It’s often criticized simply as old wine in new bottles, simply re-branding what is an existing architecture, the SOA (Service Oriented Architecture), however as expert Martin Fowler describes in this comprehensive guide that is typically an approach for integrating monolith applications often using an Enterprise Services Bus.

In contrast microservices are an entirely different approach for how these monolith applications are built in the first place, specifically:

“the microservice architectural style is an approach to developing a single application as a suite of small services, each running in its own process and communicating with lightweight mechanisms, often an HTTP resource API.”

Naturally a key dynamic of microservices is that they are small units of code, with some arguing this can be defined specifically as 10-100 lines of code, however this isn’t a hard rule and really the principle benefit is derived from the modular approach.

The nature of monolith software development means that even small changes require the entire monolith to be re-deployed each time, a cumbersome approach that slows the product development life-cycle considerably.

In contrast the key feature of microservices is a modularity that enables each individual microservice to be re-deployed on its own, making them ideal for the high velocity change rates desired of a shift to DevOps and Continuous Delivery approaches.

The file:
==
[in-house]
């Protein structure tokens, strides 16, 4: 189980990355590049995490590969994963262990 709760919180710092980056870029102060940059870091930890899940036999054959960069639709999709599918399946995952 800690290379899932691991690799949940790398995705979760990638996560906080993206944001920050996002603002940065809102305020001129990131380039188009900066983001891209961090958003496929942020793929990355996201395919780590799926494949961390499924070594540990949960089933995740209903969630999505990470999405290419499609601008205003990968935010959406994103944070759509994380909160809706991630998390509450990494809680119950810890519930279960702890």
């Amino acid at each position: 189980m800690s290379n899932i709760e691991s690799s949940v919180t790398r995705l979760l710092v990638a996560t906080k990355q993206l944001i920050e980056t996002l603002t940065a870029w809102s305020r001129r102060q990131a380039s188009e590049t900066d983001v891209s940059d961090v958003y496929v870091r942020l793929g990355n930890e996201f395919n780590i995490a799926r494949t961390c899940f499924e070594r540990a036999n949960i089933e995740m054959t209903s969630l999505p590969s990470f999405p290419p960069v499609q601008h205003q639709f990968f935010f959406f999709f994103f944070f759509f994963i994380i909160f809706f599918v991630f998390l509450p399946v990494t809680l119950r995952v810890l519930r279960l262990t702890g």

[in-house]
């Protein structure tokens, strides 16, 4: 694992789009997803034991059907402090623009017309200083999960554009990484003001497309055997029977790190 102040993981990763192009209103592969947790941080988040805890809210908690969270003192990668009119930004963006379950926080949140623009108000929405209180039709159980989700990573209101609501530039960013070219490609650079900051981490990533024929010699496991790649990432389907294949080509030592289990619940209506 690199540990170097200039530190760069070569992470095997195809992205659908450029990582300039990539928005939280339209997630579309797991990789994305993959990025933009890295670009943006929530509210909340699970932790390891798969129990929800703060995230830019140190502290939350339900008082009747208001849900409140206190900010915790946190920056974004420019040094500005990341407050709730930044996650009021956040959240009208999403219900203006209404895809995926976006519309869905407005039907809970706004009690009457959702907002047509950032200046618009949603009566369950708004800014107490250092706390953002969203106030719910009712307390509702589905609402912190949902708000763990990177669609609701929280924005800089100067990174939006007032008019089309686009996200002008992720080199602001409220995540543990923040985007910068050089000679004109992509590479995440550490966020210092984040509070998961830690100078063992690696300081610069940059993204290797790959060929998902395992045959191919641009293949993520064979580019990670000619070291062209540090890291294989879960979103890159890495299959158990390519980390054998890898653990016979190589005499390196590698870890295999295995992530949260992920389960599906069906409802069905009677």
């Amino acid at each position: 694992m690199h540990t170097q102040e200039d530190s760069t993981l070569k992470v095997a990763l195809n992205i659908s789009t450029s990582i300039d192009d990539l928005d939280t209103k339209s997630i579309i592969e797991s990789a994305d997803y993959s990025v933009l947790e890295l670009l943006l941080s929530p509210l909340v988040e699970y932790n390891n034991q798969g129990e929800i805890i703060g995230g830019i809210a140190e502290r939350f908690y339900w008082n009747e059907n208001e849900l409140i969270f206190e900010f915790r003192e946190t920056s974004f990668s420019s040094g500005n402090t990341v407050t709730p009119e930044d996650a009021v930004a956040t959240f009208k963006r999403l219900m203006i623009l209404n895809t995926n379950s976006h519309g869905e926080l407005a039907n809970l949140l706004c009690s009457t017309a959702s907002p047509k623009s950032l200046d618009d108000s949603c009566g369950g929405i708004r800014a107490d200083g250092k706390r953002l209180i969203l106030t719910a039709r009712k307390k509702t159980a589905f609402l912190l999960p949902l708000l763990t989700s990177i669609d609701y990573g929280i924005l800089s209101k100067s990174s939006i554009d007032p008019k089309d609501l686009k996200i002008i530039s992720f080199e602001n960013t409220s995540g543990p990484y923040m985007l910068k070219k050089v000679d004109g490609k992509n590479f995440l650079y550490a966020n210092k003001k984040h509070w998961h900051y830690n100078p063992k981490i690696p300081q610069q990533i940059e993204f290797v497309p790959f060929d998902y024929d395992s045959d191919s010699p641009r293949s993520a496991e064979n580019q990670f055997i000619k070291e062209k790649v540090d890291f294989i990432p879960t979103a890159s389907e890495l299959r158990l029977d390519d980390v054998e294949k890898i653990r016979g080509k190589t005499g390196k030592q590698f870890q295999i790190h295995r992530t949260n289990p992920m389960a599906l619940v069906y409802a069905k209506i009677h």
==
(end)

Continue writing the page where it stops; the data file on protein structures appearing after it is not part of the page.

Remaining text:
Organized around Business Capabilities
This includes a transformation of how teams operate and deliver code too. As Martin Fowler describes monolith software systems tend to have their teams built around only the technologies they manage, whereas microservices encourages teams to be end-to-end responsible for the products they deliver.

Microservices, Containers and Multi-Platform Development
With this DevOps evolution in mind it naturally leads to the question of the potential relationship between microservices and containers, like Docker.

Nate Slater, a Solution Architect with AWS Startups explores this question, providing an insightful overview that sets the scene through the history of web application design that leads up to this evolution.

He makes the point that because microservices are intended to deliver one specific business function via minimal resource requirements, those requirements can be met in an optimized fashion through delivering them via a Docker container.

“It is this isolation between containers running on the same host that makes deploying microservice code developed using different languages and frameworks very easy. Using Docker, we could create a DockerFile describing all the language, framework, and library dependencies for that service.”

Nate also makes the same critical point that Martin Fowler does, that De-centralized Governance is possible where you can ‘use the right tool for the right job’, such as using Node.js for a simple report page or C++ for a service that requires more demanding real-time processing. Nate echoes this, adding other scenarios that might be better met through Python or Ruby.